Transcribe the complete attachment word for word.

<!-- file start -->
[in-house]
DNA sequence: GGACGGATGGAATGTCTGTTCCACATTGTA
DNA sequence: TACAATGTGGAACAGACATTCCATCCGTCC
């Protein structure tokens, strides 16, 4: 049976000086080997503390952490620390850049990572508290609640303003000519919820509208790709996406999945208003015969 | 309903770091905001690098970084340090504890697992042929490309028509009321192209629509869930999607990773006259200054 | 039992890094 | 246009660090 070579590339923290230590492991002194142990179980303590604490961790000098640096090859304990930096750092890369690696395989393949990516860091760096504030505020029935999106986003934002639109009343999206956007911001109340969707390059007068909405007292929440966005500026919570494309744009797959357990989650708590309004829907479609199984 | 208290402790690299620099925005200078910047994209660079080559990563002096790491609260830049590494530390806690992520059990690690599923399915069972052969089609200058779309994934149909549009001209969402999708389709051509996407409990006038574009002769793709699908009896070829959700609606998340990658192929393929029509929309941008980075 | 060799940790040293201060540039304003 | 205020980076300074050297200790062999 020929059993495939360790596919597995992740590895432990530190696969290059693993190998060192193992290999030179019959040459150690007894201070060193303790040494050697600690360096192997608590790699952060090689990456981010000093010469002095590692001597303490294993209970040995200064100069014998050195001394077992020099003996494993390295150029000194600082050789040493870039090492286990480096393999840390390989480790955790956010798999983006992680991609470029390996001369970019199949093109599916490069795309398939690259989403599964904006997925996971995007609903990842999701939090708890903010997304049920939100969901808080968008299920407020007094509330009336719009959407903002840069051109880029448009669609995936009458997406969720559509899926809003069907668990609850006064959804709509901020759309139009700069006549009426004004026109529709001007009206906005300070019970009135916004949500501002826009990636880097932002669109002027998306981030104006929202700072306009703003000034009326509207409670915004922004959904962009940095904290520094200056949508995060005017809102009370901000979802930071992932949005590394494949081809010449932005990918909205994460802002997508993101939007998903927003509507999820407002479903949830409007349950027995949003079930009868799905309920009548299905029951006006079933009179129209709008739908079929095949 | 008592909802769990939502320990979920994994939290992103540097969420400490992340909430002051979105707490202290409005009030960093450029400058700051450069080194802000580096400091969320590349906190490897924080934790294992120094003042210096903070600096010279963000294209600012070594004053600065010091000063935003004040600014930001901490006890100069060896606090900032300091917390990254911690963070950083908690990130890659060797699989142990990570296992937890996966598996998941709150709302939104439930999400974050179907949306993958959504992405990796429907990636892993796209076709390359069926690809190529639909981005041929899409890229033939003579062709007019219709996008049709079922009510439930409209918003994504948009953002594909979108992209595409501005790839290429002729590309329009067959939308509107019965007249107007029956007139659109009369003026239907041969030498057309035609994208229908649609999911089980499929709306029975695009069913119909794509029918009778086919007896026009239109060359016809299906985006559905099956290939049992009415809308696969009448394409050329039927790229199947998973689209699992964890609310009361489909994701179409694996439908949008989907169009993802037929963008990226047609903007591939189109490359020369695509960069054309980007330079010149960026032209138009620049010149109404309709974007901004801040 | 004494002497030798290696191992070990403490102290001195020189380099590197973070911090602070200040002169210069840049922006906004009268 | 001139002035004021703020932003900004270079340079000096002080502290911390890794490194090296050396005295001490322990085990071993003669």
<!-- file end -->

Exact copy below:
[in-house]
DNA sequence: GGACGGATGGAATGTCTGTTCCACATTGTA
DNA sequence: TACAATGTGGAACAGACATTCCATCCGTCC
């Protein structure tokens, strides 16, 4: 049976000086080997503390952490620390850049990572508290609640303003000519919820509208790709996406999945208003015969 | 309903770091905001690098970084340090504890697992042929490309028509009321192209629509869930999607990773006259200054 | 039992890094 | 246009660090 070579590339923290230590492991002194142990179980303590604490961790000098640096090859304990930096750092890369690696395989393949990516860091760096504030505020029935999106986003934002639109009343999206956007911001109340969707390059007068909405007292929440966005500026919570494309744009797959357990989650708590309004829907479609199984 | 208290402790690299620099925005200078910047994209660079080559990563002096790491609260830049590494530390806690992520059990690690599923399915069972052969089609200058779309994934149909549009001209969402999708389709051509996407409990006038574009002769793709699908009896070829959700609606998340990658192929393929029509929309941008980075 | 060799940790040293201060540039304003 | 205020980076300074050297200790062999 020929059993495939360790596919597995992740590895432990530190696969290059693993190998060192193992290999030179019959040459150690007894201070060193303790040494050697600690360096192997608590790699952060090689990456981010000093010469002095590692001597303490294993209970040995200064100069014998050195001394077992020099003996494993390295150029000194600082050789040493870039090492286990480096393999840390390989480790955790956010798999983006992680991609470029390996001369970019199949093109599916490069795309398939690259989403599964904006997925996971995007609903990842999701939090708890903010997304049920939100969901808080968008299920407020007094509330009336719009959407903002840069051109880029448009669609995936009458997406969720559509899926809003069907668990609850006064959804709509901020759309139009700069006549009426004004026109529709001007009206906005300070019970009135916004949500501002826009990636880097932002669109002027998306981030104006929202700072306009703003000034009326509207409670915004922004959904962009940095904290520094200056949508995060005017809102009370901000979802930071992932949005590394494949081809010449932005990918909205994460802002997508993101939007998903927003509507999820407002479903949830409007349950027995949003079930009868799905309920009548299905029951006006079933009179129209709008739908079929095949 | 008592909802769990939502320990979920994994939290992103540097969420400490992340909430002051979105707490202290409005009030960093450029400058700051450069080194802000580096400091969320590349906190490897924080934790294992120094003042210096903070600096010279963000294209600012070594004053600065010091000063935003004040600014930001901490006890100069060896606090900032300091917390990254911690963070950083908690990130890659060797699989142990990570296992937890996966598996998941709150709302939104439930999400974050179907949306993958959504992405990796429907990636892993796209076709390359069926690809190529639909981005041929899409890229033939003579062709007019219709996008049709079922009510439930409209918003994504948009953002594909979108992209595409501005790839290429002729590309329009067959939308509107019965007249107007029956007139659109009369003026239907041969030498057309035609994208229908649609999911089980499929709306029975695009069913119909794509029918009778086919007896026009239109060359016809299906985006559905099956290939049992009415809308696969009448394409050329039927790229199947998973689209699992964890609310009361489909994701179409694996439908949008989907169009993802037929963008990226047609903007591939189109490359020369695509960069054309980007330079010149960026032209138009620049010149109404309709974007901004801040 | 004494002497030798290696191992070990403490102290001195020189380099590197973070911090602070200040002169210069840049922006906004009268 | 001139002035004021703020932003900004270079340079000096002080502290911390890794490194090296050396005295001490322990085990071993003669």